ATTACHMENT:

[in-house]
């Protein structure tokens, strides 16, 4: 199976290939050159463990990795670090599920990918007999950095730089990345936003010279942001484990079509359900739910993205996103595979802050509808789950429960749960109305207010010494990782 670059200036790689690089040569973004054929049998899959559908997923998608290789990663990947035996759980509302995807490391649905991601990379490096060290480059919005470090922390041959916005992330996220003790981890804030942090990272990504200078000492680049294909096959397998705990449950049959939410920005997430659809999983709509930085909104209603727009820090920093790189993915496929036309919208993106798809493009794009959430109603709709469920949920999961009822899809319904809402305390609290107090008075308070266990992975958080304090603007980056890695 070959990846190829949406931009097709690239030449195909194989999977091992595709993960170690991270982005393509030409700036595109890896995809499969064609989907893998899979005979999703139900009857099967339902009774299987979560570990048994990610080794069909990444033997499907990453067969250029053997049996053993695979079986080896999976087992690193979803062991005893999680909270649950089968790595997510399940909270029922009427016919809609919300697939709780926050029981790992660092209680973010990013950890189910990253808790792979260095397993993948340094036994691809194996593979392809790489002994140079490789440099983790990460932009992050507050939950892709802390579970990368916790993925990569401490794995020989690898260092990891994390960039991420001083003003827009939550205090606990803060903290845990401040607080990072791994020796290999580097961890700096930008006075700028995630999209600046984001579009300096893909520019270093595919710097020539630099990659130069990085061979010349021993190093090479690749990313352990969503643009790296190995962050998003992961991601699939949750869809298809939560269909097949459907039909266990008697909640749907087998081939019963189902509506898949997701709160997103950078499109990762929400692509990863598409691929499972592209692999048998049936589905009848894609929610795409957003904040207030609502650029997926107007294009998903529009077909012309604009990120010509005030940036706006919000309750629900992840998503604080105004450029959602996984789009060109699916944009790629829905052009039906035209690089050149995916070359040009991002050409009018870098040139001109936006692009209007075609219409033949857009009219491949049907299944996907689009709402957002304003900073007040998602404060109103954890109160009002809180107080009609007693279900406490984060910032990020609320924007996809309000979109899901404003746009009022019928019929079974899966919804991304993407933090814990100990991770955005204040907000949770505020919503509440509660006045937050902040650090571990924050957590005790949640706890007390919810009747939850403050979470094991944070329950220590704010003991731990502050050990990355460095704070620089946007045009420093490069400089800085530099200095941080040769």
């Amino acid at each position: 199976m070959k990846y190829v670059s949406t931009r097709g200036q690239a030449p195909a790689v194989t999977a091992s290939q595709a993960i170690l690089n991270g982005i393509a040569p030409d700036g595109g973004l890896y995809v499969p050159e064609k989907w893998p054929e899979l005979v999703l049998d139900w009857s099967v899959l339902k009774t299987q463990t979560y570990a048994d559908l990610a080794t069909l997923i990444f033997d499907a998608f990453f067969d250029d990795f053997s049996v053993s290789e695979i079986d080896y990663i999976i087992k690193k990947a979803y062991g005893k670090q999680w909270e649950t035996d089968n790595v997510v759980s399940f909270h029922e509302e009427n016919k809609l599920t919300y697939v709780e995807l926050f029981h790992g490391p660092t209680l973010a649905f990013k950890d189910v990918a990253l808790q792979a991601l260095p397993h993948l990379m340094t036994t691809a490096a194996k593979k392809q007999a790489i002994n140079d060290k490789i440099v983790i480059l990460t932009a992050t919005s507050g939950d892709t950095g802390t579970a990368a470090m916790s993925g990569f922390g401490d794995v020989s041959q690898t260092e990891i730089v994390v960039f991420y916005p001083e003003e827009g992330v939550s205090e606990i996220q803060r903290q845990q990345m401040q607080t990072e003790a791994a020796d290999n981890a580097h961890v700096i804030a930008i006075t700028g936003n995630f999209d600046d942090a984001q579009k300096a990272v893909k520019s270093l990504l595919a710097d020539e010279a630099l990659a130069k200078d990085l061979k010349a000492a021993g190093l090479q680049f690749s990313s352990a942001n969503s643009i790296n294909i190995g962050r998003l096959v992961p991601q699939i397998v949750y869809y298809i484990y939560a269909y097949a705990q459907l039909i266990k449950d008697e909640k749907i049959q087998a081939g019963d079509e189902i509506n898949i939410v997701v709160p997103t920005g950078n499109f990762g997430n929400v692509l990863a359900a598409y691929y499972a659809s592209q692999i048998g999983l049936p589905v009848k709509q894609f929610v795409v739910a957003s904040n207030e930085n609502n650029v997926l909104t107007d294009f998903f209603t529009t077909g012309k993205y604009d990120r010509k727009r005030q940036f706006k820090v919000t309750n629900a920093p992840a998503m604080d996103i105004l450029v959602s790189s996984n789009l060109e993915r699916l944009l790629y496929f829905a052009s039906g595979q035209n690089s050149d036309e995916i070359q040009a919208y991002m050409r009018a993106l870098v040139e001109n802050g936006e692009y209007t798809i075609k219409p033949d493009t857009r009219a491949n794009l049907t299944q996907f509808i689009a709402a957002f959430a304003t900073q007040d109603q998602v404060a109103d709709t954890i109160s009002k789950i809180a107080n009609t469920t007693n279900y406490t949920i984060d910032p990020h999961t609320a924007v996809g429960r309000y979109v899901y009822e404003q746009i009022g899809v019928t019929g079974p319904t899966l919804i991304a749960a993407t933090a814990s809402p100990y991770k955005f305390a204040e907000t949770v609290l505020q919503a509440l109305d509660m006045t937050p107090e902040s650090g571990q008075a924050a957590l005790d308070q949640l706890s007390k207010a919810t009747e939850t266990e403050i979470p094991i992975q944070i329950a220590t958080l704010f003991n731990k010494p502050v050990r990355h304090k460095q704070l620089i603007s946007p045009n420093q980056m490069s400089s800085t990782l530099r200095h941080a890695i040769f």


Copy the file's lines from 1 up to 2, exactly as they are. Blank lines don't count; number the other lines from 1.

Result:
[in-house]
């Protein structure tokens, strides 16, 4: 199976290939050159463990990795670090599920990918007999950095730089990345936003010279942001484990079509359900739910993205996103595979802050509808789950429960749960109305207010010494990782 670059200036790689690089040569973004054929049998899959559908997923998608290789990663990947035996759980509302995807490391649905991601990379490096060290480059919005470090922390041959916005992330996220003790981890804030942090990272990504200078000492680049294909096959397998705990449950049959939410920005997430659809999983709509930085909104209603727009820090920093790189993915496929036309919208993106798809493009794009959430109603709709469920949920999961009822899809319904809402305390609290107090008075308070266990992975958080304090603007980056890695 070959990846190829949406931009097709690239030449195909194989999977091992595709993960170690991270982005393509030409700036595109890896995809499969064609989907893998899979005979999703139900009857099967339902009774299987979560570990048994990610080794069909990444033997499907990453067969250029053997049996053993695979079986080896999976087992690193979803062991005893999680909270649950089968790595997510399940909270029922009427016919809609919300697939709780926050029981790992660092209680973010990013950890189910990253808790792979260095397993993948340094036994691809194996593979392809790489002994140079490789440099983790990460932009992050507050939950892709802390579970990368916790993925990569401490794995020989690898260092990891994390960039991420001083003003827009939550205090606990803060903290845990401040607080990072791994020796290999580097961890700096930008006075700028995630999209600046984001579009300096893909520019270093595919710097020539630099990659130069990085061979010349021993190093090479690749990313352990969503643009790296190995962050998003992961991601699939949750869809298809939560269909097949459907039909266990008697909640749907087998081939019963189902509506898949997701709160997103950078499109990762929400692509990863598409691929499972592209692999048998049936589905009848894609929610795409957003904040207030609502650029997926107007294009998903529009077909012309604009990120010509005030940036706006919000309750629900992840998503604080105004450029959602996984789009060109699916944009790629829905052009039906035209690089050149995916070359040009991002050409009018870098040139001109936006692009209007075609219409033949857009009219491949049907299944996907689009709402957002304003900073007040998602404060109103954890109160009002809180107080009609007693279900406490984060910032990020609320924007996809309000979109899901404003746009009022019928019929079974899966919804991304993407933090814990100990991770955005204040907000949770505020919503509440509660006045937050902040650090571990924050957590005790949640706890007390919810009747939850403050979470094991944070329950220590704010003991731990502050050990990355460095704070620089946007045009420093490069400089800085530099200095941080040769």